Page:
“We want people to know that there is a place for them here at Coast Mountain College. By using a collaborative approach with the local communities and hcma, we have created a welcoming space for students who want to have a college experience while remaining close to their Indigenous culture and families.”  

–– Bridie O’Brien, Executive Director of Indigenization, Coast Mountain College 

About Coast Mountain College

Coast Mountain College, previously Northwest Community College (NWCC), is an accredited post-secondary institution that serves the rich and diverse communities and learners of BC’s beautiful northwest region. 

Established in 1975 in Terrace, BC, Coast Mountain College has five regional campuses serving 34 communities, 21 of which are First Nations communities.  The College provides students with innovative programs that lead to sustainable careers for people in the north. Our campuses are located in Hazelton, Haida Gwaii, Smithers, Prince Rupert and Terrace. 

CMTN offers college access programs; small class sizes; health and human services programs; online programs; university credit programs, trades foundation and apprenticeship programs. Coast Mountain College also offers innovative and flexible mobile training, reaching communities beyond its campuses.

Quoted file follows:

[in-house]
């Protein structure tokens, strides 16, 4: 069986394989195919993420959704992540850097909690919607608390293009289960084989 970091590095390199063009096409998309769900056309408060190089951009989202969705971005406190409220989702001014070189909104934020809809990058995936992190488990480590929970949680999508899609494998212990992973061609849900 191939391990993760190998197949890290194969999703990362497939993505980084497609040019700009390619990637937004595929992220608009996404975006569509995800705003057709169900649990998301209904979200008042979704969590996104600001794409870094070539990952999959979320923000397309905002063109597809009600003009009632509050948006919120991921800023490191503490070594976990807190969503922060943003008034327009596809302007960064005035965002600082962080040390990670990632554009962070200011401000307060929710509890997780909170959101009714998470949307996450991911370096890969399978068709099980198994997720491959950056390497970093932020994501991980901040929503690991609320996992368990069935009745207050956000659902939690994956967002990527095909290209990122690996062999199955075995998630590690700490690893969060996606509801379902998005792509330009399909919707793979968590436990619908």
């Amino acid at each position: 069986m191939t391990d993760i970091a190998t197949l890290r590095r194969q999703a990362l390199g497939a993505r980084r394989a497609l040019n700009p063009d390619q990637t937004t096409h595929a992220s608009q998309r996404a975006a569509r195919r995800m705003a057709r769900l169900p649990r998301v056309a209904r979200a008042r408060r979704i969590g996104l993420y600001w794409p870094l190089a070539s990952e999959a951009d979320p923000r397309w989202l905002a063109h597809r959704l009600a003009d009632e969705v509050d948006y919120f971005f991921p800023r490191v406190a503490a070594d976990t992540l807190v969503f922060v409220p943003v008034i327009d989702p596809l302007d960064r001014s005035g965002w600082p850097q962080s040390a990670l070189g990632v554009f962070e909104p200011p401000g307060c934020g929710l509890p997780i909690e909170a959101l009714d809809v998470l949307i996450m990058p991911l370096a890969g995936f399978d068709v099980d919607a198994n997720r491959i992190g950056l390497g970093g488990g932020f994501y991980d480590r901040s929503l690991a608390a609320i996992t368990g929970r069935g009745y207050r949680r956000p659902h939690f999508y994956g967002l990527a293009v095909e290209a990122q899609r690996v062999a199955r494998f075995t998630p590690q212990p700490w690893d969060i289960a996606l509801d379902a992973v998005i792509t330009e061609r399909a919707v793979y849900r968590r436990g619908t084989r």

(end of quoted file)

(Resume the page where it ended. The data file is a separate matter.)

Coast Mountain College aims to be the college of choice for experiential, place-based learning allowing students to learn both in the classroom and in the spectacular outdoor spaces that are so unique to this part of Canada. 


About hcma

hcma designs buildings, brands, and shared experiences that connect people. We believe these connections can help solve the complex challenges we face. We advocate for inclusive, accessible design that embraces everyone and minimizes environmental impact. We’re multi-skilled, but driven by a shared purpose: to maximize positive impact. We achieve it by learning from others. By challenging ourselves. And by applying relentless curiosity to create the lasting change we all want to see in the world.

By Naser Nader Ibrahim